From Andrew Sullivan at New York Magazine,
And so, as I chitchatted over cocktails at a Washington office Christmas party in December, and saw, looming above our heads, the pulsating, angry televised face of Donald Trump on Fox News, I couldn’t help but feel a little nausea permeate my stomach. And as I watched frenzied Trump rallies on C-SPAN in the spring, and saw him lay waste to far more qualified political peers in the debates by simply calling them names, the nausea turned to dread. And when he seemed to condone physical violence as a response to political disagreement, alarm bells started to ring in my head. Plato had planted a gnawing worry in my mind a few decades ago about the intrinsic danger of late-democratic life. It was increasingly hard not to see in Plato’s vision a murky reflection of our own hyperdemocratic times and in Trump a demagogic, tyrannical character plucked directly out of one of the first books about politics ever written.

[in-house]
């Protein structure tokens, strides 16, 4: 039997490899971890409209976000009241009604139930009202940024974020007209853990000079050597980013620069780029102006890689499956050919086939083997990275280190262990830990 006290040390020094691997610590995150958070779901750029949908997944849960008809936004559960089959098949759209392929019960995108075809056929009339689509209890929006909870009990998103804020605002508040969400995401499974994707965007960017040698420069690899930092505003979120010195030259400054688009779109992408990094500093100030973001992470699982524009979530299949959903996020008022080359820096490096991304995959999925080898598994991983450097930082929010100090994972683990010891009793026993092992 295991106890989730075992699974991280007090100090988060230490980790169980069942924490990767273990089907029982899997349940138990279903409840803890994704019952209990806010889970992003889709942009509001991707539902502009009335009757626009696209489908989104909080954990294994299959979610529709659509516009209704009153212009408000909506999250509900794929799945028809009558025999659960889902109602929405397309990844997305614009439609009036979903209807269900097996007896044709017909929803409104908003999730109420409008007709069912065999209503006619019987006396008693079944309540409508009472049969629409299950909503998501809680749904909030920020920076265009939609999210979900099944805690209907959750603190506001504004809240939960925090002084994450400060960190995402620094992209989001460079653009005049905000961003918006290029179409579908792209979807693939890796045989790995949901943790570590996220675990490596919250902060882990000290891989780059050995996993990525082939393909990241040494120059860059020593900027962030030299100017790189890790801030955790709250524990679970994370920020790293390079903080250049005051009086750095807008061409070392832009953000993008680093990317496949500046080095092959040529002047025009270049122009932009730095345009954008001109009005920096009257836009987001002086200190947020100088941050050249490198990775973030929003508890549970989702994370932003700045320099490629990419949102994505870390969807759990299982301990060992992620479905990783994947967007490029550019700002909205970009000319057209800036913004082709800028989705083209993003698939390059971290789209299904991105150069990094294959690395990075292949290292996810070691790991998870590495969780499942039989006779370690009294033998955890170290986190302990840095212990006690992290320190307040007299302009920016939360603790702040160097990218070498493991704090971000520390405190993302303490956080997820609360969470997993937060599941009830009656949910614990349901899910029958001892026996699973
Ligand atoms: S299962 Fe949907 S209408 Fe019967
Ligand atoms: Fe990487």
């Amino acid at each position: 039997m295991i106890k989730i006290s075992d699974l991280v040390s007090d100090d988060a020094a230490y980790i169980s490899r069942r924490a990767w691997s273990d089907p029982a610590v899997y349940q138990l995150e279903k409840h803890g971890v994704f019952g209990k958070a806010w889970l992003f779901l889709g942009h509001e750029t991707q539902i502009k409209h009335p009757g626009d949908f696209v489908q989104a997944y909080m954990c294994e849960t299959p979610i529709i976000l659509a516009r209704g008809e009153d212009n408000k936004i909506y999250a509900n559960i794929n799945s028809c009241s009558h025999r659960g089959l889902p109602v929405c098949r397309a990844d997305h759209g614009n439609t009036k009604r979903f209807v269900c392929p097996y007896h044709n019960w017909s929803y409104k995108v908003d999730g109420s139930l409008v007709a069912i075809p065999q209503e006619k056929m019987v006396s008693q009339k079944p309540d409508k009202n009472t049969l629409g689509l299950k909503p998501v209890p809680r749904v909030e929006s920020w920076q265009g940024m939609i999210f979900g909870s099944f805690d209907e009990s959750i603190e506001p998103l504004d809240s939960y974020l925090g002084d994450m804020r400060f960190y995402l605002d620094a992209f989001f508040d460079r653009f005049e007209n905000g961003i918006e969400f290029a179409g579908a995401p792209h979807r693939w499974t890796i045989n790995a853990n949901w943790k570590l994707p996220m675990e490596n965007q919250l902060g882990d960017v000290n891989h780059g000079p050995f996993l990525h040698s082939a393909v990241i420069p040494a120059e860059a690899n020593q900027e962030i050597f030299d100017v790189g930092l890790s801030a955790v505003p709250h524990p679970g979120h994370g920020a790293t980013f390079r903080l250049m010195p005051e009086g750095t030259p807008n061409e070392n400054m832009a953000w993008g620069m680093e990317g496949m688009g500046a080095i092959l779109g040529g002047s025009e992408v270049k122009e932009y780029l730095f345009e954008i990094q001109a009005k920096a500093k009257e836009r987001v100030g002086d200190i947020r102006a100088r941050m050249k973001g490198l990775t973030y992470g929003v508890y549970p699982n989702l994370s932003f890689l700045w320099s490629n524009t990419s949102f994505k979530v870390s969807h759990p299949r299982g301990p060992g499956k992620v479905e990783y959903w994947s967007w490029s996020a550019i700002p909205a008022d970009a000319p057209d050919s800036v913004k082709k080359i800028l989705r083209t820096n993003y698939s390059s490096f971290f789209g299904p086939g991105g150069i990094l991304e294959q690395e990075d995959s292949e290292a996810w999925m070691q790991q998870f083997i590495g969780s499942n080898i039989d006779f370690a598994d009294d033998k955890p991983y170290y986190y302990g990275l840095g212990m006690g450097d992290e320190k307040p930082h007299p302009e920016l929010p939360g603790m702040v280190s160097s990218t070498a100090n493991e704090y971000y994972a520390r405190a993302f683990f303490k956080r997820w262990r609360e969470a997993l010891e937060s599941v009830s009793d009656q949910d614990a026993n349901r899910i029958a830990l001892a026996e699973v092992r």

Could it be that the Donald has emerged from the populist circuses of pro wrestling and New York City tabloids, via reality television and Twitter, to prove not just Plato but also James Madison right, that democracies “have ever been spectacles of turbulence and contention … and have in general been as short in their lives as they have been violent in their deaths”? Is he testing democracy’s singular weakness — its susceptibility to the demagogue — by blasting through the firewalls we once had in place to prevent such a person from seizing power? Or am I overreacting? More.
Reality check: Take a nap, Andy. If Trump won, he would only buy time for a few more people who “get” what is happening (globalism levels North Americans’ civil rights and prosperity, enabling some really big thugs) to find some shelter. He can’t change those events. Eventually, worn down, most of our neighbours will vote for welfare and the Big Shuddup, and maybe we will too. But there’s still hope.
One thing that will certainly happen following a Clinton victory (which I expect) is that traditional mainstream media in the United States will vastly moderate their taste for the First Amendment. If they are already PR for her government (because they are dying and have no other choice), they do not need the FA, and the indies who do need it are, at best, their enemies, and at worst, scum to be rubbed out.
See also: Canadian mainstream media free fall continues Unforced errors are a significant part of the problem.